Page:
Delphi For Fun Newsletter #3

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Sunday Oct 8, 2000
 
Gud-dai! 
 
How do you write the Australian pronunciation of "good day"?  The Olympics are over, but I've been communicating this week with a tutor who lives in New Zealand.   He writes like would speak with a similar accent.  He has provided some good feedback on first versions of the Scientific Grapher program.   I decided to go ahead and post the source code for this program, even though it won't compile on Delphi Standard.  It requires a version with the TChart charting component included in Delphi 5 Professional and Enterprise versions for sure, perhaps Delphi 4.  
 
The executable version if Sci-Grapher is available for download though.  It will run on any Win32 system (Win 95 and above).
 
Programs about two other topics were posted this week: Tetrahedrons and Permutations.
 
Tetrahedrons are triangular pyramids.  If you place three marbles on a flat surface all touching each other and place a 4th marble on top, you have made a tetrahedron.  The next larger size would have 6 marbles on the bottom, then 3 in a second layer and 1 on top for a total of 10.   If you continue building larger pyramids this way, there is only one other whose total number of marbles is the square of an integer.  We'll consider 1 to be the smallest with total of 1=1X1 marbles, the 4 marble pyramid is the second (4=2X2).   The program Triangular Pyramids finds the 3rd.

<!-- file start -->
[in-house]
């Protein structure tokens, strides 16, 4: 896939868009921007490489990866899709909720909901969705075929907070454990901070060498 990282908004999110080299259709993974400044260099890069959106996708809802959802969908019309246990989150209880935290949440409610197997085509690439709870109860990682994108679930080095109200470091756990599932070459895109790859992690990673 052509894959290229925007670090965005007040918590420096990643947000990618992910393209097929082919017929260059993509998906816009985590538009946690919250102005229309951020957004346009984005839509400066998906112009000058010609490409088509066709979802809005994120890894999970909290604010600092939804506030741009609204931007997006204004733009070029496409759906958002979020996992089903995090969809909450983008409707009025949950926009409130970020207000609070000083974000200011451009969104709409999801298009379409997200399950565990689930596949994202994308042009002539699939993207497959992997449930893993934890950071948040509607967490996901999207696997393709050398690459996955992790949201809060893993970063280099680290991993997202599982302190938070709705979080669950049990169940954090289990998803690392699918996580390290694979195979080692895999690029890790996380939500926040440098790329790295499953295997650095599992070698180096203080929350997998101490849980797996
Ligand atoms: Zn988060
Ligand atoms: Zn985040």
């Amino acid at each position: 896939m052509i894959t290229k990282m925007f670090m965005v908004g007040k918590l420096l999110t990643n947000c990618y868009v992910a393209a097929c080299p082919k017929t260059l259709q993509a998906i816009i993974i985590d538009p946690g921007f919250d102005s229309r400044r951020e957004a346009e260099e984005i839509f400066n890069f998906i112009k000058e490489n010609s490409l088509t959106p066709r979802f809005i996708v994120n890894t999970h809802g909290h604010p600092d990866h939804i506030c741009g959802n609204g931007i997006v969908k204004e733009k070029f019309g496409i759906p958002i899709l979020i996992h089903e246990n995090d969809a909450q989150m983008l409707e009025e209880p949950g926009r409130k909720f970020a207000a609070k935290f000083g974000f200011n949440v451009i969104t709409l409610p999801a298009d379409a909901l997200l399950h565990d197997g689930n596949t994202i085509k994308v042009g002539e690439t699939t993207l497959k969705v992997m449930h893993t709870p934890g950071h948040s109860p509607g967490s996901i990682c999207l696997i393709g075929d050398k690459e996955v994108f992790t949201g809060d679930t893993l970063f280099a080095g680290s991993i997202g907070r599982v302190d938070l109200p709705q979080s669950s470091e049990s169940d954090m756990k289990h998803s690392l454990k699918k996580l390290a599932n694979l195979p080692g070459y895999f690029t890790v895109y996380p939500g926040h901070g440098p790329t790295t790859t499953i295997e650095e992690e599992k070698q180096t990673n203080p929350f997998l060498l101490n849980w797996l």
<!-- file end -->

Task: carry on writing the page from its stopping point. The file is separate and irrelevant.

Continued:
The total number in these pyramids form a  sequence of tetrahedral numbers with many interesting properties (for example they always occur as 3 even numbers followed by an odd number).  The number of marbles in each layer form a sequence of triangular numbers, also very interesting.   There are only 5 numbers that are both tetrahedral and triangular. 
 
Three programs about permutations were posted.  Permutations are rearrangements of things.  The letters ABC can be rearranged in 6 ways - there are 6 permutations of 3 things.    Permutes1 introduces the topic and displays all permutations for a number that you enter.  (Well, within reason - there are over 3 1/2 million ways to arrange 10 things.  I don't think the program would print them all.)    Rotating Sums is a program that solves a particular problem for the digits 1-9 arranged in a 3X3 grid.  I'll let you go to the website for details.  Alphametics solves word arithmetic problems like ADAM+AND+EVE=MOVED where each letter stands for a different digit. 
 
That's it for this week.  We had our first snow flurries this morning, so I guess I had better go start getting up our winter's supply of wood.
 
700 viewers to date.
 
____________________________
Gary Darby
http://www.delphiforfun.org
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If you find something you love doing as you're growing up, look hard to see if you can make a living at it instead of giving it up for something more sensible. -- Jennifer Lamb (stuntwoman)    
 
 
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